Justice R Raghupathi, heading a commission of inquiry tasked with probing the alleged irregularities in constructing a new building to house the state secretariat during the previous DMK regime, has tendered his resignation.
Justice R Raghupathi, heading a commission of inquiry tasked with probing the alleged irregularities in constructing a new building to house the state secretariat during the previous DMK regime, has tendered his resignation. A week after the Madras High Court directed the Tamil Nadu government to suspend the panel, Justice Raghupathi sent a communication to the state chief secretary on August 13, apprising her that he had demitted office, effective August 10. In an eight-page letter to the chief secretary, Justice Raghupathi said the commission’s functioning was delayed due to the administration side of the high court.
A new secretariat building was constructed during the DMK’s 2006-2011 regime and the AIADMK government had set up the commission after coming to power in 2011. The former Madras High Court judge said the panel was directed by the high court in 2015 not to proceed further with the matter till a writ petition in this connection was disposed of. He also handed over to the secretary of the commission a sports utility vehicle (SUV), which was given to him by the government, a computer and a printer. On August 3, the high court had directed the state government to suspend the Justice R Raghupathi Commission of inquiry within a week and stop all further allotment of funds and government facilities to it.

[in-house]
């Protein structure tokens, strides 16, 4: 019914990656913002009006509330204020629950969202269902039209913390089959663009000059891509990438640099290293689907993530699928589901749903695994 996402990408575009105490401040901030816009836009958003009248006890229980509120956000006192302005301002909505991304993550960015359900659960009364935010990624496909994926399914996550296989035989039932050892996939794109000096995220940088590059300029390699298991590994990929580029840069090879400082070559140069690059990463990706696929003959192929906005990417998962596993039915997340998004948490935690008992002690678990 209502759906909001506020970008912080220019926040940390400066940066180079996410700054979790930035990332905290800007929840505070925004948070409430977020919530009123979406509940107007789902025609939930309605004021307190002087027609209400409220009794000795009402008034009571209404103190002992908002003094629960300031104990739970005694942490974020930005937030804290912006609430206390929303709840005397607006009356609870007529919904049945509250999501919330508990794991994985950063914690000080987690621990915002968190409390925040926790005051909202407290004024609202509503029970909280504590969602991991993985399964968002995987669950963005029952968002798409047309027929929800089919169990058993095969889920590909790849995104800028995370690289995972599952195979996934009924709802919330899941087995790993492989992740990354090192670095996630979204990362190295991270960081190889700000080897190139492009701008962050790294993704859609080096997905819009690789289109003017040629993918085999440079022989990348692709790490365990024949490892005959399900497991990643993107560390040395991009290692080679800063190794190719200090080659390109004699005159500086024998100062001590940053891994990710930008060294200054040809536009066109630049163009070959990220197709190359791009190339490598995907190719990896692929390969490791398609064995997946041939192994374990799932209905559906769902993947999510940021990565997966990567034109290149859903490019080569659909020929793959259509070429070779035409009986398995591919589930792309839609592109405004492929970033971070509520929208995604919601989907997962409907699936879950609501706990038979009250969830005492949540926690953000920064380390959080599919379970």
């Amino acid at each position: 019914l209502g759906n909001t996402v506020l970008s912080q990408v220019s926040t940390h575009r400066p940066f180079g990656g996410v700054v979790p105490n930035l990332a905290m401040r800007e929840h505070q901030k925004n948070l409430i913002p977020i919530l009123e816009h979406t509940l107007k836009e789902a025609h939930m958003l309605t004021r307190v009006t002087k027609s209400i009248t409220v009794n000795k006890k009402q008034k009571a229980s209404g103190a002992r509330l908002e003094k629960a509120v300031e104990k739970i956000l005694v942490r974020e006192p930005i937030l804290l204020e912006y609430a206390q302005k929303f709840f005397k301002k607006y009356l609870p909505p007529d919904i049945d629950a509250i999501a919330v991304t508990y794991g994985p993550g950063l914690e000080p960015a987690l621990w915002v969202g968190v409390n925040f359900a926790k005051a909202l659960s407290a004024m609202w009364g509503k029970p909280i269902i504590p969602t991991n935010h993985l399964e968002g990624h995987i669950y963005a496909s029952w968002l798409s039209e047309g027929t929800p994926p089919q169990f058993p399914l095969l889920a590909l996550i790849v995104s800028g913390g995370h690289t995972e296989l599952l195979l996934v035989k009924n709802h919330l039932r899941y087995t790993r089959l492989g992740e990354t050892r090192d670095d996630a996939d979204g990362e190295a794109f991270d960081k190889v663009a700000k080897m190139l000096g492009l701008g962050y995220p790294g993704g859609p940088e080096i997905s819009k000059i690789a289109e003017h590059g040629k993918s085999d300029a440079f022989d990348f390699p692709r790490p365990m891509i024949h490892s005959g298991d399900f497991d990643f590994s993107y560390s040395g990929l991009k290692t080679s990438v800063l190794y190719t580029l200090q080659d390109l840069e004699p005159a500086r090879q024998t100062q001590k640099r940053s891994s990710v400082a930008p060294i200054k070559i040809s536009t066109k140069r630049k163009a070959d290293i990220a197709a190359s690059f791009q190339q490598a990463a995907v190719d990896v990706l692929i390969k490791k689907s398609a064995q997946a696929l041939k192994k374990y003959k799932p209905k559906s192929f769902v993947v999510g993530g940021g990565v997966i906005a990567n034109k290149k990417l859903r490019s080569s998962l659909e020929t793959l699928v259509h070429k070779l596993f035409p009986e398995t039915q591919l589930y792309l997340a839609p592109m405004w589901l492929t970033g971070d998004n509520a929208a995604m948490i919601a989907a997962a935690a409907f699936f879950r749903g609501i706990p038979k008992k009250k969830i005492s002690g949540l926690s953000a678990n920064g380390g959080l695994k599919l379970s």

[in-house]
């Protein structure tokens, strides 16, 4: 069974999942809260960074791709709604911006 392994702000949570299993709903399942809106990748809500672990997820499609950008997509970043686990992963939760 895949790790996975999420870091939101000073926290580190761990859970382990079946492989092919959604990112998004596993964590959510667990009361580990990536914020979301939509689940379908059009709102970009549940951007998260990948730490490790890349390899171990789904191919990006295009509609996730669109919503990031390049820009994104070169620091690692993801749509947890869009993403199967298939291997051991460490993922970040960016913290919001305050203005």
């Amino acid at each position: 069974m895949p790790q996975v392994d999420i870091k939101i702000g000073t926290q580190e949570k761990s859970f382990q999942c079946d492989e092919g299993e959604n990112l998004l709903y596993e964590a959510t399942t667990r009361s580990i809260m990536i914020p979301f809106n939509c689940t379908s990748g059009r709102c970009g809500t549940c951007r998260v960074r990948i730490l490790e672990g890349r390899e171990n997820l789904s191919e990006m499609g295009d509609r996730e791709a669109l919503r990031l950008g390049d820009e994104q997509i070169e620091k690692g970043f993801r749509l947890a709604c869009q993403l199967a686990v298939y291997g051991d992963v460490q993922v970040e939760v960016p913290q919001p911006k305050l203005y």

Justice Raghupathi said soon after assuming office on December 3, 2011, he had launched an inquiry into the alleged irregularities in the construction of the giant structure. The commission had sent summons to public servants and 24 IAS officers and Public Works Department (PWD) engineers had appeared before it. Summons were also issued to then chief minister late M Karunanidhi, then deputy chief minister M K Stalin and then PWD minister Duraimurugan. On a writ petition filed by the public servants, the high court had in 2014 ordered that the petitioners need not appear before the commission and allowed the panel to send questionnaires to them.
Hearing the second batch of writ petitions, along with stay petitions, the high court had in 2015 ordered the commission not to proceed further with the matter till the writ petition was disposed of. Though the advocate general had requested the court for an early hearing of the writ petitions to enable the commission to proceed with the task, the plea was rejected. Against this background, the matter came up before Justice S M Subramaniam, who directed the suspension of the commission.
“This court is of an opinion that the commission was constituted and prolonged for an unspecified period in order to neutralise the sensitiveness of the issues involved and to divert the attention of the people,” the court had said. Raghupathi said even before hearing the arguments of the counsels, several unwarranted oral comments were made as if there was an intentional delay by all the commissions of inquiry and as if public money was being wasted.